Cambridge ESV Wide Margin Reference: Black Goatskin, Brown Cabra Bonded Leather, and Hardback

More of the same. In most cases, a judgment phrased like that would be negative. Ho hum. Nothing new. Same old, same old. But when the object in question is a Cambridge wide margin, "more of the same" is high praise. In fact, anything else would be a disappointment. I've written about the Wide Margin Reference twice before: first, when it appeared in its NASB incarnation, and again when the NKJV hit the shelves. The big difference between the two was the addition of a line of stitching along the cover's edge, apparently to prevent de-lamination. Now the Wide Margin Reference is available in the English Standard Version, with three binding options to choose from -- black goatskin, brown Cabra bonded leather, and a gray hardback.


Above: The ESV Wide Margin Reference comes in three attractive bindings -- Brown Cabra bonded leather (top), a gray hardcover (middle), and black goatskin (bottom).


If you want a black letter text, choose either the hardcover or the black goatskin edition with black ribbons. For red letter aficionados, there's a black goatskin edition with red ribbons and the brown Cabra bonded leather. The text setting inside is the same as the one in the ESV Pitt Minion, only bigger, which means your favorite passages are not only on the same page when you switch from one volume to the other, but in exactly the same place on the page.


Above: The fact that the text settings are identical makes switching between the smaller Pitt Minion (below) and the Wide Margin Reference a breeze.


In addition to the enlarged setting, the Wide Margin Reference differs from the Pitt Minion in the obvious way: it has wide margins. Like its predecessors, the ESV edition features a nice, wide margin on the outside and bottom, and narrower margins up top and near the gutter. Ideally, a two-column text setting should have wide margins on either side -- a good argument for a single column wide margin, if you ask me -- but here there is at least enough room inside for tiny notes. The fact that all three of these volumes opens flat really helps, since it maximizes the usable space.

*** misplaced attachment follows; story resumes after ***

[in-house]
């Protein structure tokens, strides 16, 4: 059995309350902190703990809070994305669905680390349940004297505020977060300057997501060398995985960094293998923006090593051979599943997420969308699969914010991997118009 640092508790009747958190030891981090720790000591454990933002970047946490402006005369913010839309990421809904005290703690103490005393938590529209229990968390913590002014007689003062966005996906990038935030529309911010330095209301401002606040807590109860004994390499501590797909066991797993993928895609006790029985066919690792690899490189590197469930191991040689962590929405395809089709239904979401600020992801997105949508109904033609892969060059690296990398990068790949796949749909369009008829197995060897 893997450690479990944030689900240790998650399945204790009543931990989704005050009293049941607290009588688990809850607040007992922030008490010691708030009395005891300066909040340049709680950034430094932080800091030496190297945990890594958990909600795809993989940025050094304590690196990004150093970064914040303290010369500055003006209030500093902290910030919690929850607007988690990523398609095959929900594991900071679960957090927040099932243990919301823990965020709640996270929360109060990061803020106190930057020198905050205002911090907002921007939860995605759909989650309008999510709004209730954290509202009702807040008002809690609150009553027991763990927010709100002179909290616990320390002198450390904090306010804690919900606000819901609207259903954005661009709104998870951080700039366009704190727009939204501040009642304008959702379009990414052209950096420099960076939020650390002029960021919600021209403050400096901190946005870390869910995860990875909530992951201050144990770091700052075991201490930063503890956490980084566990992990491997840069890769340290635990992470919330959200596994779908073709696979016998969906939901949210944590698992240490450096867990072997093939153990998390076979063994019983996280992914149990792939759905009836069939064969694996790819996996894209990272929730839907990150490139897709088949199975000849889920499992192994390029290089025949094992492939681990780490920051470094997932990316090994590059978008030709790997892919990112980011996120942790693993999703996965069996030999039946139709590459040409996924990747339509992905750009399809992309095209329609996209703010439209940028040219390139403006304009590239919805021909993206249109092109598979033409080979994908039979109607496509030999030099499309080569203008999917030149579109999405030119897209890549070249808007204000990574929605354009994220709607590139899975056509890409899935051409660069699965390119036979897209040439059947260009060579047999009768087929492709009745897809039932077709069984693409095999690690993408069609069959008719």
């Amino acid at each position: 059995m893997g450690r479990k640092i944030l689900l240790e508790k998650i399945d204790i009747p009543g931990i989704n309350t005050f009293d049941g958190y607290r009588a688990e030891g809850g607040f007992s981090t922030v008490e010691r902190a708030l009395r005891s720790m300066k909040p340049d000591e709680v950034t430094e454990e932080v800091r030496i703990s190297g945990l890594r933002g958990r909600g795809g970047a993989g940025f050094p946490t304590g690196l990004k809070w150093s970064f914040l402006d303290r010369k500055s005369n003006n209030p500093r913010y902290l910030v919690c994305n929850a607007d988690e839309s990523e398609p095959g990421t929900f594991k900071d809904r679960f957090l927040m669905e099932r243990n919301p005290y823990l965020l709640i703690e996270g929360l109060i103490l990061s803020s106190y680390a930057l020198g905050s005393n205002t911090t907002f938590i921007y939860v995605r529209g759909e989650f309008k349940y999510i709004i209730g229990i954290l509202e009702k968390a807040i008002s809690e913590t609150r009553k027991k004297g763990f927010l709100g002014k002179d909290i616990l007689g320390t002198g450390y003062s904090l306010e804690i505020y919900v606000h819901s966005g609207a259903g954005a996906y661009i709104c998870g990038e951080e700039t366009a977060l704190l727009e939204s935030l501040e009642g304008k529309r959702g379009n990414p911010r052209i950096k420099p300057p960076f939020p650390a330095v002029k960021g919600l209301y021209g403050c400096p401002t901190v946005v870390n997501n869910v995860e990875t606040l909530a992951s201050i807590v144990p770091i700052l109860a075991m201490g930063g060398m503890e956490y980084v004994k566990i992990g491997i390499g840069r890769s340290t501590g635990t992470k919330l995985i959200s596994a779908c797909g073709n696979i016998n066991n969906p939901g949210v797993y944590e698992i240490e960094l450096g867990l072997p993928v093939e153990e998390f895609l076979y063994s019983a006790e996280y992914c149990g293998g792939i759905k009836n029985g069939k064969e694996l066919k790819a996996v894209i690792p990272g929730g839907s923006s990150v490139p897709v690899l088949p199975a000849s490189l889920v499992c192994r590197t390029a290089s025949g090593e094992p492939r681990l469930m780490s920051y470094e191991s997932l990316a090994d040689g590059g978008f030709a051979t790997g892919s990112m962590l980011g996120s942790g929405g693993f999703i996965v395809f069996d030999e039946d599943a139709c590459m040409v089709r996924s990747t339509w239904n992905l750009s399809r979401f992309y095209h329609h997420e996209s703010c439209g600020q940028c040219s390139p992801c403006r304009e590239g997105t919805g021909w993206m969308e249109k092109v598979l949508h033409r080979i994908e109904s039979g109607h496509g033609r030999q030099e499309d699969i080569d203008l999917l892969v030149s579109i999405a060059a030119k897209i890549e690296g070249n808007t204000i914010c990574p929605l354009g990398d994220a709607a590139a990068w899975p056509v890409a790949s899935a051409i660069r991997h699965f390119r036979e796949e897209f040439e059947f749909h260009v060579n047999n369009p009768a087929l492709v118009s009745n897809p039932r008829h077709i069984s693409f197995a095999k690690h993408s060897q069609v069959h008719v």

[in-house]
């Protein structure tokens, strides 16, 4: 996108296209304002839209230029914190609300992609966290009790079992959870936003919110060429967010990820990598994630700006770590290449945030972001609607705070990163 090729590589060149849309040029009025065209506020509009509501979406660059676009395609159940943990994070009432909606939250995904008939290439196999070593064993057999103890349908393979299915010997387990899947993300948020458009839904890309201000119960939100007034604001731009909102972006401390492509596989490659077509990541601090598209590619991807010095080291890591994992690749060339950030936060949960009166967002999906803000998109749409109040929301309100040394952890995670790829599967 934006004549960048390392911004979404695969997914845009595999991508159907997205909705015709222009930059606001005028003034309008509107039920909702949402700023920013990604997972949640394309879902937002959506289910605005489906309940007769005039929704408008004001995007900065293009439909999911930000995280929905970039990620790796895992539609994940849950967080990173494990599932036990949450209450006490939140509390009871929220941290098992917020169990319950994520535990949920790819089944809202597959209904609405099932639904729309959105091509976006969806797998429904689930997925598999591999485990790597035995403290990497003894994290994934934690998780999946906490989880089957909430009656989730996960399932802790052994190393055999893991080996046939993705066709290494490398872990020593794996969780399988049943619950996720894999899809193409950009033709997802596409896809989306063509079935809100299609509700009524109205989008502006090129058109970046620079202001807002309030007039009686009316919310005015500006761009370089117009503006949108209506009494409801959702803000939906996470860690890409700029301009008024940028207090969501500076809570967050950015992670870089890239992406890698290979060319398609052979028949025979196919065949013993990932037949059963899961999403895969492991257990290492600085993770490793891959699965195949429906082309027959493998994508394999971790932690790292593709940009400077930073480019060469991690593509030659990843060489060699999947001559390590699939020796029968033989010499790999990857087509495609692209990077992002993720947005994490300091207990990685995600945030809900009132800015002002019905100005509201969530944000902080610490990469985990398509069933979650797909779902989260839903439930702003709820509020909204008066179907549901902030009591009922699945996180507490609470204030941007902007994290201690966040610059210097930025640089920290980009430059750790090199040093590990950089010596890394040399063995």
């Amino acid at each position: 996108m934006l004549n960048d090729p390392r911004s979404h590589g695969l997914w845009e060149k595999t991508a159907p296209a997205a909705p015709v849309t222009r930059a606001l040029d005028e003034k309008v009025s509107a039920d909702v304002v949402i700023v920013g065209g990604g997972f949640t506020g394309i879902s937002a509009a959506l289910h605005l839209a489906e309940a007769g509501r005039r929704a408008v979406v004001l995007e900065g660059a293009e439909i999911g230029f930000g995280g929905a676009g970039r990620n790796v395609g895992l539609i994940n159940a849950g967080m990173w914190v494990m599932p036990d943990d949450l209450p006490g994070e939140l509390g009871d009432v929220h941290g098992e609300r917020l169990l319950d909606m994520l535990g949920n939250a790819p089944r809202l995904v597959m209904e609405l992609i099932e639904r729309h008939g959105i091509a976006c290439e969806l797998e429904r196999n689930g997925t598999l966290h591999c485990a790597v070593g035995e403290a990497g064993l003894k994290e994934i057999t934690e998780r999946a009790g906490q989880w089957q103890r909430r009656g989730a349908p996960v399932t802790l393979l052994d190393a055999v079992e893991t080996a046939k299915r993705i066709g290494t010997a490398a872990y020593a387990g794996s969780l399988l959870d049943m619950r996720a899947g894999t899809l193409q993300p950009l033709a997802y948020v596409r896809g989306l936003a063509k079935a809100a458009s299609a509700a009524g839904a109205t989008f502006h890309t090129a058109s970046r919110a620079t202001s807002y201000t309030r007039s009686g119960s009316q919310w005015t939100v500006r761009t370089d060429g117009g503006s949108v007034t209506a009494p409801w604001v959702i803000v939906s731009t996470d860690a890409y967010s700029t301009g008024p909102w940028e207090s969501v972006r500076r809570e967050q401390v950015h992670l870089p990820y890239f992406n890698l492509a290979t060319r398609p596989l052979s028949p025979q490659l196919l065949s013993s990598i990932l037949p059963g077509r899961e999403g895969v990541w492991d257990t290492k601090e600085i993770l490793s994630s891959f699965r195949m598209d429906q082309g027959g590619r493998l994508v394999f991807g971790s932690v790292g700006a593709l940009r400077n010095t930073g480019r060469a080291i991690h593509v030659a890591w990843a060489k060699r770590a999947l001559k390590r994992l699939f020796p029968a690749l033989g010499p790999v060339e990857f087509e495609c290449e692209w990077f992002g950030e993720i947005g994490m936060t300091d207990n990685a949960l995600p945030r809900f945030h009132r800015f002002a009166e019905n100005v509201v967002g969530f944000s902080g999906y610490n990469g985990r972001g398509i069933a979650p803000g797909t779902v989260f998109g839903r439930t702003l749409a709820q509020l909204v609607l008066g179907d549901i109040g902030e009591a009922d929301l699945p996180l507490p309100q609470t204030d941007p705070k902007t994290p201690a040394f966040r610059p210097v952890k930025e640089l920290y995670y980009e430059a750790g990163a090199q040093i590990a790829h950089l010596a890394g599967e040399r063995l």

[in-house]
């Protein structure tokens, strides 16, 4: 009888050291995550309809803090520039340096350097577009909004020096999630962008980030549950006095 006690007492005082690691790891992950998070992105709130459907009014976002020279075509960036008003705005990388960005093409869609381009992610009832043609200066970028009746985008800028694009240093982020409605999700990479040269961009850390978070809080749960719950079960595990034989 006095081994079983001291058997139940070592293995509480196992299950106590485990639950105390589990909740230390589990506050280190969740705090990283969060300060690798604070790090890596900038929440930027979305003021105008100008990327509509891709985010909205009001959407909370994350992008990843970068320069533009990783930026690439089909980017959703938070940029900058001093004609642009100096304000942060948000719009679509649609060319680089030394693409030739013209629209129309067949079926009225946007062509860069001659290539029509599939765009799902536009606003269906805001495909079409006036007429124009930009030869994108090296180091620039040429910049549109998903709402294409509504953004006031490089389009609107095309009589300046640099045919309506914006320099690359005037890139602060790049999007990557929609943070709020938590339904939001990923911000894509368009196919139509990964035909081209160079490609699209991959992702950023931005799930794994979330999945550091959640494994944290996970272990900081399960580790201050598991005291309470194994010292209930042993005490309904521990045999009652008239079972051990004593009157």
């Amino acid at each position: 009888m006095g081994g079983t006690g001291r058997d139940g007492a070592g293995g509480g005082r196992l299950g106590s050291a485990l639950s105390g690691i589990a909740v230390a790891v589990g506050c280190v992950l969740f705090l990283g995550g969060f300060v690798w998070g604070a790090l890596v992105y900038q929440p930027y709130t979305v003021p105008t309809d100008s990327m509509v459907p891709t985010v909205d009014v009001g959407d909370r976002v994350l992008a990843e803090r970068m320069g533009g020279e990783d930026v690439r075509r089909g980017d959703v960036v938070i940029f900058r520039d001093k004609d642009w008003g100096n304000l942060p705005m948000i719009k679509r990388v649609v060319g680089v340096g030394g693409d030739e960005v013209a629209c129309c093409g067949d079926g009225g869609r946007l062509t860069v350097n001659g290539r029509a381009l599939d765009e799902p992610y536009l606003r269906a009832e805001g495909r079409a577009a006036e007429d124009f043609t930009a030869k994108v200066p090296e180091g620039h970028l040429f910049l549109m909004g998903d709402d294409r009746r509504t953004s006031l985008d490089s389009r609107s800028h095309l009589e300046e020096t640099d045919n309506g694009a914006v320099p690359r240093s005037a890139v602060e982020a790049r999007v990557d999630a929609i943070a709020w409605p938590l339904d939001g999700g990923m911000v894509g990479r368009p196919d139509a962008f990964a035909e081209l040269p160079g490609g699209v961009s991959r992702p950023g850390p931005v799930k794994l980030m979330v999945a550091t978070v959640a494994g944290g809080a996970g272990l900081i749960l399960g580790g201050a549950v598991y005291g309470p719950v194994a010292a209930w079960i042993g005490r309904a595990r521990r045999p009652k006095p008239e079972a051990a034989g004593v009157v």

I've been using mine for several months now, and I'm happy to report that the paper seems quite good. Thanks to recommendations from readers, I now use Pigma Micron pens to mark in my Bible instead of my old ballpoint (though I transgress now and then). Here's an example of how the Pigma Micron performs on the page:

I chose an example where I've annotated the inside margin, so you can see how cramped it is. By writing in letters not much larger than the printed text, I was able to squeeze two words onto each line. Not much, I admit, but it's better than nothing. When I flip the page, here's what the ink looks like on the other side:

The underlining is barely visible, though you can make it out at the section break, while my writing is evident but faint. The paper, though thin, seems satisfyingly opaque in comparison with other Bibles I've used, so I have no complaints on that score.

While I liked this text setting in the Pitt Minion, I think it really comes into its own in the enlarged wide margin edition. The text size increases from 6.75/7 points to approximately 8/8 points -- not large print, of course, but certainly more comfortable to read. Since an obvious application of the Wide Margin Reference is for teaching, that's a good thing. Reading aloud from the Wide Margin Reference is a bit easier than the Pitt Minion. A 1-point increase in type size really does make a difference.

The same languid liquidity that made the NASB and NKJV Wide Margin References such a delight to handle is fully in evidence here. While I found the ESV Pitt Minions in goatskin stiffer than earlier editions, the wide margins bound in goatskin stay on form. When you hold one in your hand, it feels like its melting. You're almost surprised it doesn't splash right to the floor. Maybe that sounds like a decadent luxury, but I can assure you it's imminently practical. With covers this flexible, you can fold them over without any trouble, converting a large and somewhat unwieldy format into a handier affair. I love having my notes handy while teaching, but wrestling with a wide-open book about three quarters the length of my arm isn't very practical, especially when I only have one free hand. Folding the cover back, I'm left with a manageable form factor.